Voters returned the New Democrats to office in 1991, but the party under Roy Romanow inherited a poisoned chalice: the largest per-capita debt in Canada. With low commodity prices and credit-rating agencies breathing down the province’s neck, Romanow moved quickly to restore fiscal balance. He did so largely by closing rural acute-care hospitals and by implementing a range of tax increases. There was no money for the type of public service initiatives previously championed by the NDP. However adept Romanow was at dealing with the debt he inherited, his actions left a widespread impression in the countryside that urban interests now dominated New Democratic thinking. The party won again in 1995, but voter turnout suggested a waning of enthusiasm. Things were worse four years later, when the NDP was reduced to a minority, winning fewer votes than the two-year-old Saskatchewan Party, which had arisen from the ashes of the scandal-tarnished Progressive Conservatives.

The Saskatchewan Party profited from rural anger. Indeed, all the seats it won in 1999 were in rural areas, while the NDP retreated to urban strongholds. Under a new leader, Lorne Calvert, the New Democrats hung on for a two-seat victory in 2003, thanks to strong resource revenues and an inept campaign by the Saskatchewan Party. The 2007 election, however, was a different story: under its own new leader, Brad Wall, the Saskatchewan Party won the first of three majorities — each one larger than the one before.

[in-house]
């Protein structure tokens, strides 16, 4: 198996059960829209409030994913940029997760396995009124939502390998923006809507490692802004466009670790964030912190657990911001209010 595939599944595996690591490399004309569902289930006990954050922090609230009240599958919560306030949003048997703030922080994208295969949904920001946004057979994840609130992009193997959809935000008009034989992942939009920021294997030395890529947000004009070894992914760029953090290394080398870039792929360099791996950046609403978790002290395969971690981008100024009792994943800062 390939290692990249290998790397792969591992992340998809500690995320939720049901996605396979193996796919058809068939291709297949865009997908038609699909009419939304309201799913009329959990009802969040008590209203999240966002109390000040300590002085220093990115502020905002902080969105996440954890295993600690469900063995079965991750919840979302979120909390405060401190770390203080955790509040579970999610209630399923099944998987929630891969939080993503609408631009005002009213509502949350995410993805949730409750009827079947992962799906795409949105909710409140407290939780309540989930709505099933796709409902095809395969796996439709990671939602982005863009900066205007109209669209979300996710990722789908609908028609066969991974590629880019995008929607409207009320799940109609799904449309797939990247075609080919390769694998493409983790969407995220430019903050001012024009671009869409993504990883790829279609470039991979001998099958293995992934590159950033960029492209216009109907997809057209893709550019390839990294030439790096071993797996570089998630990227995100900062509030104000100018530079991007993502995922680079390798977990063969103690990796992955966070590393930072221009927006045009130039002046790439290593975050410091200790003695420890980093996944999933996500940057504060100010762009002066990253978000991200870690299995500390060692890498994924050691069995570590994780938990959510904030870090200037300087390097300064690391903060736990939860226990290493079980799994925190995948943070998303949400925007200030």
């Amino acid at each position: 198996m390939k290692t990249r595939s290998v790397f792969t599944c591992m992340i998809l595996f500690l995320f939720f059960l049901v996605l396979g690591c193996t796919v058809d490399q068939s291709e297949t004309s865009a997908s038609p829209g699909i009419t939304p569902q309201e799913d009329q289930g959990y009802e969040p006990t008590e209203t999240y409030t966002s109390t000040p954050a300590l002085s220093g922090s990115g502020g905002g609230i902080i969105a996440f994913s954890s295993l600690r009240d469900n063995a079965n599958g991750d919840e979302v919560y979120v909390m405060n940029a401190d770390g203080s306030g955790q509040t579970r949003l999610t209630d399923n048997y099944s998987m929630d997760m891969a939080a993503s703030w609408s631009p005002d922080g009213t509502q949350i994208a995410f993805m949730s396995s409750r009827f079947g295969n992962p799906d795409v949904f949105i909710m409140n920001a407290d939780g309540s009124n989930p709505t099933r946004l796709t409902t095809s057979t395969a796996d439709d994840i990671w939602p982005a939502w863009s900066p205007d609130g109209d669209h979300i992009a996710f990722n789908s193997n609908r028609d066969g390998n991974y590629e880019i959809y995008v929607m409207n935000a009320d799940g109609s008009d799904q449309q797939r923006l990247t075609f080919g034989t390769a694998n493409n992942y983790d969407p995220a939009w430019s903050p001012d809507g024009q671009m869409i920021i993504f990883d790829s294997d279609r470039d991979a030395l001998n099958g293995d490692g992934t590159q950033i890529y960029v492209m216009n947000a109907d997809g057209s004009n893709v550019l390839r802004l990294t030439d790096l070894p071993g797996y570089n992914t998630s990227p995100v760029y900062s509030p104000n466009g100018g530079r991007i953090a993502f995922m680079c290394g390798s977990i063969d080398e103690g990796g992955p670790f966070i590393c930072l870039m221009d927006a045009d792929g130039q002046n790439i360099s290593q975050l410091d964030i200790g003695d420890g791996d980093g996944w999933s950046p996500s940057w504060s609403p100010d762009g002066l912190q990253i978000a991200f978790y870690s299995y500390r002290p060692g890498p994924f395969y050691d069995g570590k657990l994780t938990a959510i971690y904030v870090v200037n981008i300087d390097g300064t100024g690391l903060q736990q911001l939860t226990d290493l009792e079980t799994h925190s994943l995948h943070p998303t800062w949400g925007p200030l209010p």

For all their differences, Eisler sees something of Douglas in Wall, with his “ability to reduce politics to emotion that transcends politics.” This skill was clearly on display on election night in 2007:

Wall took what was an intensely partisan event and turned it into an exploration of the spirit described as the essence of the Saskatchewan myth. In fewer than three minutes he delivered a political message that was less about politics and more about the unifying thread that binds people together regardless of their political beliefs. The fact that his message was distilled into a false binary choice that did not truly reflect the political divide did not matter.

That’s certainly one way to illustrate the brand of populism found in Saskatchewan.

Wall framed his message in terms of hope and fear — the hope for better crops next year and the fear of foreclosures from eastern banks. It was as potent in the 2000s as it was in the 1930s. And he cemented his standing with voters in 2010 by leading the fight against an Australian firm’s hostile takeover of the province’s leading potash mining firm. As premier, he flew the flag of economic nationalism and left the NDP little room to manoeuvre. A year later, he won his second majority, with a remarkable 64 percent of the vote. The NDP, which has had six leaders since 2009, remains in the wilderness.

A new Saskatchewan Party leader, Scott Moe, won another massive majority in 2020, but he doesn’t seem as deft or as popular as Wall. And, like the NDP a generation ago, he will be looking over his shoulder as a coalescing grievance fuels a push for a provincial independence referendum. The Buffalo Party was formed just four months before the 2020 vote, and it fielded a limited list of candidates. Nevertheless, it finished second in four ridings — ahead of the NDP. The transformation of the province may not yet be complete.

Those of us who grew up in Saskatchewan in the 1950s and 1960s may never have heard the term “populism” back then, but we knew what we were about. We weren’t Alberta, which had responded to the horrors of the Great Depression by embracing private enterprise and the right-wing lunacy of the Social Credit movement. And we believed in — or at least accepted — Crown corporations that made such disparate products as bricks and shoes, because we couldn’t trust the forces in Central Canada. The circumstances and the terminology may change, but, as Eisler shows in his important book, the attitudes don’t.